Foreclosure greatly affects the value of your income property because the greatest impact is on the surrounding neighborhood. According to a report from researchers from Fannie Mae and the University of Connecticut, homeowners who lived within 300 feet of a foreclosed residential property experienced a drop of 1.3% in home value and those living 300 – 500 feet of the foreclosed home typically see a drop in value of 0.6%.

Areas with foreclosed homes have an increase in property tax rates and a significant decline in the value of surrounding properties. Foreclosures also tend to have an effect on a potential buyer’s perception of the area. Unfortunately, there isn’t much homeowners can do to protect their properties from these negative effects. Many may not even be aware of foreclosures nearby, which is why the U.S. Department of Housing and Urban Development provides a full list of foreclosed homes by area.

Is It Worth Getting An Investment Property?

As we’ve discussed, there are many different factors that can affect your investment property – both positively and negatively. This is why it’s always important to do your due diligence before making an investment decision. Is the property in good shape without any structural issues? Is it in a good neighborhood that will be attractive to renters? Do the financials make sense so that you’ll have positive cash flow after all expenses are paid each month?

When you find something that checks all the boxes on your list of requirements, then an investment property can be a great decision. It will not only increase your monthly cash flow, but you can also enjoy the benefits of price appreciation over time. Real estate is also a great way to diversify your investment portfolio.

What Makes A Property An Investment Property?

A common question from many new real estate investors is what actually makes a property an investment property. If you purchase land or a house with the intent of charging a monthly rent, holding onto it so you can profit from its appreciation or a combination of the two, then that’s considered an investment property.

It’s also important to understand that technically an investment property can’t be your primary residence, except if you’re planning to house hack. For example, let’s assume you purchase a duplex with the intent of living in one unit and renting the second. Even though you’re living in the building, this would be considered an investment property.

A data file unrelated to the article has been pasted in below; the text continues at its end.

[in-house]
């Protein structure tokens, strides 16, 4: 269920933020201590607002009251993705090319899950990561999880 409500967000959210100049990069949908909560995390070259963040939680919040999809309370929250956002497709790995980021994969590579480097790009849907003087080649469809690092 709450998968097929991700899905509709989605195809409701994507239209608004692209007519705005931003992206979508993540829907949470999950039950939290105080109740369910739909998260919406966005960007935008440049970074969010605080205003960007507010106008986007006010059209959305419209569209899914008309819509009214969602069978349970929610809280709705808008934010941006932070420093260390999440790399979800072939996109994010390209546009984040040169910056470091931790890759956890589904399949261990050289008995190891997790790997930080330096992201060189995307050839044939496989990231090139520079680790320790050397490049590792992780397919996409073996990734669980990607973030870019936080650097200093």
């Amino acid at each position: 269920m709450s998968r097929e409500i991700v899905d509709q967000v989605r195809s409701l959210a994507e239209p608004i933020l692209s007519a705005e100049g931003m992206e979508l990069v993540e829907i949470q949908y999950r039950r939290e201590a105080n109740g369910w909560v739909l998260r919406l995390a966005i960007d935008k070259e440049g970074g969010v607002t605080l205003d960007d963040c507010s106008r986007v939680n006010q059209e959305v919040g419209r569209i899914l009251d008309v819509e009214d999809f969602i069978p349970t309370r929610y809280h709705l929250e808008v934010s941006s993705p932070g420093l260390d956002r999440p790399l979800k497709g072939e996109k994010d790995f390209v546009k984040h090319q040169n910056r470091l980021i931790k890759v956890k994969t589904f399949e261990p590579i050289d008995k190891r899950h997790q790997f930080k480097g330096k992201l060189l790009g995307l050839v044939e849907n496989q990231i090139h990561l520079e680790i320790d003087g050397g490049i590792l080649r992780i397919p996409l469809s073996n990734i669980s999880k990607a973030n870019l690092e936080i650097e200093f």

How Much Do You Need Down For An Investment Property?

When you purchase an owner-occupied home both USDA loans and VA loans allow you to put zero money down on the purchase. Other programs allow you to use a down payment of just 3%. However, in most instances, when you’re purchasing an investment property the requirements are significantly different. Lenders have their individual set of rules but most will require you to put down anywhere from 15% – 25%.

There is one exception. If you’re purchasing a multifamily home and planning to live in one of the units, then you’d still qualify for a conventional mortgage through Fannie Mae which only requires a down payment of 3%. Just keep in mind that lower down payments typically come with higher interest rates and require you to pay for private mortgage insurance. Both of these would lower your investment cash flow.

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12 Energy Saving Tips For Your Home And Wallet

The ease and convenience of energy in our homes can make it difficult to remember that it’s not an unlimited resource. Each day, we make decisions to use power and energy for most of our needs. Often, we don’t think twice about the resources we’re using.

There are many ways to lower our environmental impact from the comfort of our own homes; adjusting some lifestyle habits can save energy and money. In fact, with diligence and some strategic planning, your green lifestyle choices can offset the costs associated with buying and owning your own home, all while helping reduce waste and protecting the environment.

Awareness is key to creating an energy-efficient home. Making small changes can make a huge difference. Here are nine easy ways to save energy in your home.

1. Change Your Daily Habits

You don’t always need to make sweeping changes to reduce your energy consumption. Sometimes small, 1% changes to your daily routines can make a noticeable difference. Look for quick energy-savings wins such as: